Mark's story about Jesus' resurrection ends with the primary witnesses of his death, burial, and resurrection scared speechless. Yet, when we think about it, Mark's story calls each of us to live fearlessly in the light of Jesus' authority over all things.
Jesus gave his life on the cross as the sacrifice that we needed to free us from the curse of sin and death. Thank God!
Human intuition often suspects that if we only had the right leader we could finally be secure in our hope for peace and well-being. That intuition is answered in this passage by Mark who sets a scene that says, "Behold, the King!"
Jesus was arrested and given an initial "trial" at the house of the high priest. It was a kangaroo court. They had a verdict and were searching for evidence to back it up. There was no evidence available until Jesus provided it for them with his confession: "I am" the Christ, the Son of God.
That would not be the last time that the ungodly world system would condemn a Christian for the good confession of the Christian faith. Today, we can feel the pulse of a new time of trouble for Christians in America. Marxism has suddenly emerged in a variety of forms, all with a common spirit: the destruction of American society, traditions, and values--especially the destruction of Christianity.
On trial for his life, because of his faithful service to the Father, Jesus provides an example of how we--his disciples--should respond in our own approaching crisis. He teaches us how to fight like The Lamb.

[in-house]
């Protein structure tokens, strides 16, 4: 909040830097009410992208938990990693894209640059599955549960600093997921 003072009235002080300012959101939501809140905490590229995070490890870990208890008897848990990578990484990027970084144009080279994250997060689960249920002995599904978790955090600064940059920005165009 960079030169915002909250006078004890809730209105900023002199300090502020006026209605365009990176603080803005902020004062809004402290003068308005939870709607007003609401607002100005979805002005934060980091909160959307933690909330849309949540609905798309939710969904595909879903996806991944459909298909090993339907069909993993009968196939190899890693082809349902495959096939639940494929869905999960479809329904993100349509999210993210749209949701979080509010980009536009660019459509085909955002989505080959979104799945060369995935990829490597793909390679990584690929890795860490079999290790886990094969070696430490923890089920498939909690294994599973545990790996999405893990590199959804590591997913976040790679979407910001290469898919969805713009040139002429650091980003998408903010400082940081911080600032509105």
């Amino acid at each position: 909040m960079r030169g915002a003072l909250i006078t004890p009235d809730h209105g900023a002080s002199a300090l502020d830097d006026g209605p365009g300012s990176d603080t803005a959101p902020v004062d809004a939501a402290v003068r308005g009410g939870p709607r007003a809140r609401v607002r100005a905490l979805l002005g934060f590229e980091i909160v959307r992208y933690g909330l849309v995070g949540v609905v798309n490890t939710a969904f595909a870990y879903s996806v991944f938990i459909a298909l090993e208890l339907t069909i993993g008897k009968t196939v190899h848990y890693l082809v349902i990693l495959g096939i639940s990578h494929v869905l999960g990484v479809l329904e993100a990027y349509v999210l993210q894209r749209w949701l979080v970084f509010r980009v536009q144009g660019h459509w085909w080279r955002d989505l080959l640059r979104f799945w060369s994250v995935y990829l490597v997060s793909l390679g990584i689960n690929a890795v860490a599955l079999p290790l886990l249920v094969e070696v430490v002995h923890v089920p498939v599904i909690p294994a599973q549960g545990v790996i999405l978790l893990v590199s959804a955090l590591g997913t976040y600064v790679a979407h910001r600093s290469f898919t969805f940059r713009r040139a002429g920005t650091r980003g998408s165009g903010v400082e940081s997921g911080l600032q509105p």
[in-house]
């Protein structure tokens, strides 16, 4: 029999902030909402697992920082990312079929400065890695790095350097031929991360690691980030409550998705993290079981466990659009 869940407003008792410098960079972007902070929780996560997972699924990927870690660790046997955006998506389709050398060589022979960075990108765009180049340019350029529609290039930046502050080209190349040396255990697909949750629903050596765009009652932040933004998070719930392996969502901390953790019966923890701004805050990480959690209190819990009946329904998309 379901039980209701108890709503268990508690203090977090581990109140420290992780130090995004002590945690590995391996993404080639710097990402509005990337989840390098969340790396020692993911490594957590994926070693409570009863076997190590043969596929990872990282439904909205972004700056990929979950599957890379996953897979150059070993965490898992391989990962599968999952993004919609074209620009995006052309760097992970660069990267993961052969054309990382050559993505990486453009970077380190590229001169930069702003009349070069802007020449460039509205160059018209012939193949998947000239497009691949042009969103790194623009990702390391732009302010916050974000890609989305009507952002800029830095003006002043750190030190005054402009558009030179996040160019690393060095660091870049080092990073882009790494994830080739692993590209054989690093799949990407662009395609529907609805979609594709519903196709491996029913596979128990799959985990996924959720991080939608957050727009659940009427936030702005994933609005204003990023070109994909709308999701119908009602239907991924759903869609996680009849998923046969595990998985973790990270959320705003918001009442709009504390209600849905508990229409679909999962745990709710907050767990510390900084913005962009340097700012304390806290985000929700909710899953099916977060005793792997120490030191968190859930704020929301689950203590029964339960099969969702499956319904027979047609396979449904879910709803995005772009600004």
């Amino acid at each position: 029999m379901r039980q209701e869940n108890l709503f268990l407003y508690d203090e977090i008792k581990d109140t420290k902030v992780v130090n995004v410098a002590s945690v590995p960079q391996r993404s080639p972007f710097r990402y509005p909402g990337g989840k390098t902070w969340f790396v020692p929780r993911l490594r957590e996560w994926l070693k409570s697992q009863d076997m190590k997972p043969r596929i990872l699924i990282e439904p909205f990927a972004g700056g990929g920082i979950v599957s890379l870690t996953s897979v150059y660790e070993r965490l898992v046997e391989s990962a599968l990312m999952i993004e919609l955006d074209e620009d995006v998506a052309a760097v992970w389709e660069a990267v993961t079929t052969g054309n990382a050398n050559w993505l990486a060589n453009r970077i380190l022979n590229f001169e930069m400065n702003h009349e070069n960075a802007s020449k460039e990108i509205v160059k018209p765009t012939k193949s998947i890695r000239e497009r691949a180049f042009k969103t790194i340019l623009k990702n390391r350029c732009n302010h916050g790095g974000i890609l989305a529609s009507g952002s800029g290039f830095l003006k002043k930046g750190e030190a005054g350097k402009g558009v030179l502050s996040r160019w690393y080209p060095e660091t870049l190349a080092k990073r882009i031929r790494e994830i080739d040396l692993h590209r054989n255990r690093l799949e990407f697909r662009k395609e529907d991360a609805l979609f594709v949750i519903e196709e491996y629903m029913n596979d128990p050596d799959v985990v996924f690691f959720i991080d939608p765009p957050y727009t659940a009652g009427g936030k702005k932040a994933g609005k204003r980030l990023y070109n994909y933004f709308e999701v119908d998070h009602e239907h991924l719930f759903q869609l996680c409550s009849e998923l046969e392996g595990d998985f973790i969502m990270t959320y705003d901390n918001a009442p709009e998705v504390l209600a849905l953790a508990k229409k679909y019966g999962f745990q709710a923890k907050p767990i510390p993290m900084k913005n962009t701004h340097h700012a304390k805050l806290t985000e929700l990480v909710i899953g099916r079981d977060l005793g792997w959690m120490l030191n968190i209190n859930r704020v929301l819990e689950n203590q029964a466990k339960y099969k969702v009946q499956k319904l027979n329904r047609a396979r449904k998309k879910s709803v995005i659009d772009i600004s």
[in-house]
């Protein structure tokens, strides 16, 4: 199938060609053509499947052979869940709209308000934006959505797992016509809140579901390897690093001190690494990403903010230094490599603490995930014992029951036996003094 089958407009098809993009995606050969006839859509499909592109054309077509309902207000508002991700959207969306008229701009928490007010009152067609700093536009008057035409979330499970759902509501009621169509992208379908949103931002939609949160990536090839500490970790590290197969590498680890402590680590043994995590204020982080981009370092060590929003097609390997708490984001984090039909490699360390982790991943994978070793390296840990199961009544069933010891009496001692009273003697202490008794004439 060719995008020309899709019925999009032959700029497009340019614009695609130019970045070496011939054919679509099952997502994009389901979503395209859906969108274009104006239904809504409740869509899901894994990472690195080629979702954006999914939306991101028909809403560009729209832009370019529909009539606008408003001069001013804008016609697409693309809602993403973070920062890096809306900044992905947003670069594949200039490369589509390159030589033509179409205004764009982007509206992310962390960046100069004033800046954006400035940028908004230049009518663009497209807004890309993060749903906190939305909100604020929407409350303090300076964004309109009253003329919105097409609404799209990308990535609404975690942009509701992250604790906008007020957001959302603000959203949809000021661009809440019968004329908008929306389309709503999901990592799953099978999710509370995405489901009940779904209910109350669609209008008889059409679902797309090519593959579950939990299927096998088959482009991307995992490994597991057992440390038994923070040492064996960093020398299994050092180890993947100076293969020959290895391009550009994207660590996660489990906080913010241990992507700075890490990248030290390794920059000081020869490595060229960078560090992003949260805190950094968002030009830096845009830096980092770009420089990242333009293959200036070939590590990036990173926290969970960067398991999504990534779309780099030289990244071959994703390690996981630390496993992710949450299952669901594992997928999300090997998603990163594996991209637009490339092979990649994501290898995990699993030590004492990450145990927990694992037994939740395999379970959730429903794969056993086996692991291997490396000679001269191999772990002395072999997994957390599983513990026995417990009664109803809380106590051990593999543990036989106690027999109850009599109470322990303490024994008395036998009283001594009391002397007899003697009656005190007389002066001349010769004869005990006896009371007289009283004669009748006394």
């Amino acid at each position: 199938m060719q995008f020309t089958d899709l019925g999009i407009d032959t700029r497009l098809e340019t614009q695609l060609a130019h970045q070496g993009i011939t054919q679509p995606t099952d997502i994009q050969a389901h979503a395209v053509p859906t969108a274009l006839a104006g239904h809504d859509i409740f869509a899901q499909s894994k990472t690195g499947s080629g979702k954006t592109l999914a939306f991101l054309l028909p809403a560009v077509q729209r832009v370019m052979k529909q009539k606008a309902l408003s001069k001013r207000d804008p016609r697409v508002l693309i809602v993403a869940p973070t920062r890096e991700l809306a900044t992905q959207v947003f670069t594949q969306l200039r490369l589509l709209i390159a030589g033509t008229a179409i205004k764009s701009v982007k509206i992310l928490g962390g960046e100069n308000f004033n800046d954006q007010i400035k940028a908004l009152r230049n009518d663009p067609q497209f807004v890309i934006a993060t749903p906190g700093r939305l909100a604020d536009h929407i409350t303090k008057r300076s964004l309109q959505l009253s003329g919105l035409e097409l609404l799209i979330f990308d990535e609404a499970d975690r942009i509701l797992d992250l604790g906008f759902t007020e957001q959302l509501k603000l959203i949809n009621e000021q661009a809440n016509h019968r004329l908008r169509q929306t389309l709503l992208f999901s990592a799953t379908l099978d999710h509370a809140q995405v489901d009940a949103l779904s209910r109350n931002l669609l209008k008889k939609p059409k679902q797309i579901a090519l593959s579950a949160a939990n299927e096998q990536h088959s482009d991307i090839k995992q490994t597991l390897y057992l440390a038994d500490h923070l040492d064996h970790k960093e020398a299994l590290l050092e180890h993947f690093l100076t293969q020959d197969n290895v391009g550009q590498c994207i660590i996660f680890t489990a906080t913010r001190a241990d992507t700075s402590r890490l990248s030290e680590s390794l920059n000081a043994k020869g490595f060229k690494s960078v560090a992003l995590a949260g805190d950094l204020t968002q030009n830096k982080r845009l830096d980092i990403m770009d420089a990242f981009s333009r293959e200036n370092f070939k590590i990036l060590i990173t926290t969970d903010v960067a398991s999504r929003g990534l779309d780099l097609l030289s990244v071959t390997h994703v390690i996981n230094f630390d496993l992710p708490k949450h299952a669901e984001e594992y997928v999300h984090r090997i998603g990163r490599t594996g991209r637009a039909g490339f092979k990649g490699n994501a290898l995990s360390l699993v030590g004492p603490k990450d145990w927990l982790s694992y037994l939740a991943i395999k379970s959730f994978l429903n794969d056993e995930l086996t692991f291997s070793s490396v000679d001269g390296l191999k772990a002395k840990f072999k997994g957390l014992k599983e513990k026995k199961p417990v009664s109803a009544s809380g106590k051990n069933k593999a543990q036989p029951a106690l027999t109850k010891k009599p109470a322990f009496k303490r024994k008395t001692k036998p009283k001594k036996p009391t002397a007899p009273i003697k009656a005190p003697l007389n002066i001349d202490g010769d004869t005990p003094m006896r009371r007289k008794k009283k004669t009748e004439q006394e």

Jesus teaches all disciples a lesson about Christian devotion in light of the example of a poor widow who gave all she had to God.
A Pharisee scribe receives a favorable response from Jesus, that he is "not far from the kingdom of God." What the scribe lacks instructs all disciples in the all-important truth of the lordship of Jesus.
The crowds in Judea celebrate the coming of King Jesus, as they should. The story challenges disciples of Jesus in America to remember that Jesus is our King. He has promised - and proven - that he will provide everything we need. He is worthy of our celebration every time we gather to worship in his name.
Why does Jesus teach the disciples that it is impossible for a wealthy person to enter the Kingdom of God? What hope is there for Americans who are all wealthy compared to many places around the world? In this study we learn that Jesus can save even wealthy people, if we will humble ourselves to receive from him the gift of salvation.
The disciples think they're helping Jesus in his Kingdom of God work by shooing the children away. Jesus shocks them by telling them that if they want to be a part of the Kingdom they need to become like those children! In this lesson, we consider Jesus' example to understand what it means to have a child-like faith.
Jesus taught the disciples to welcome mere children in Jesus' name. John responds by telling about an exorcist that John and the others prevented from doing such work in Jesus' name. Jesus takes that opportunity to teach all of his disciples how to recognize one another and have fellowship with many new friends in his Kingdom.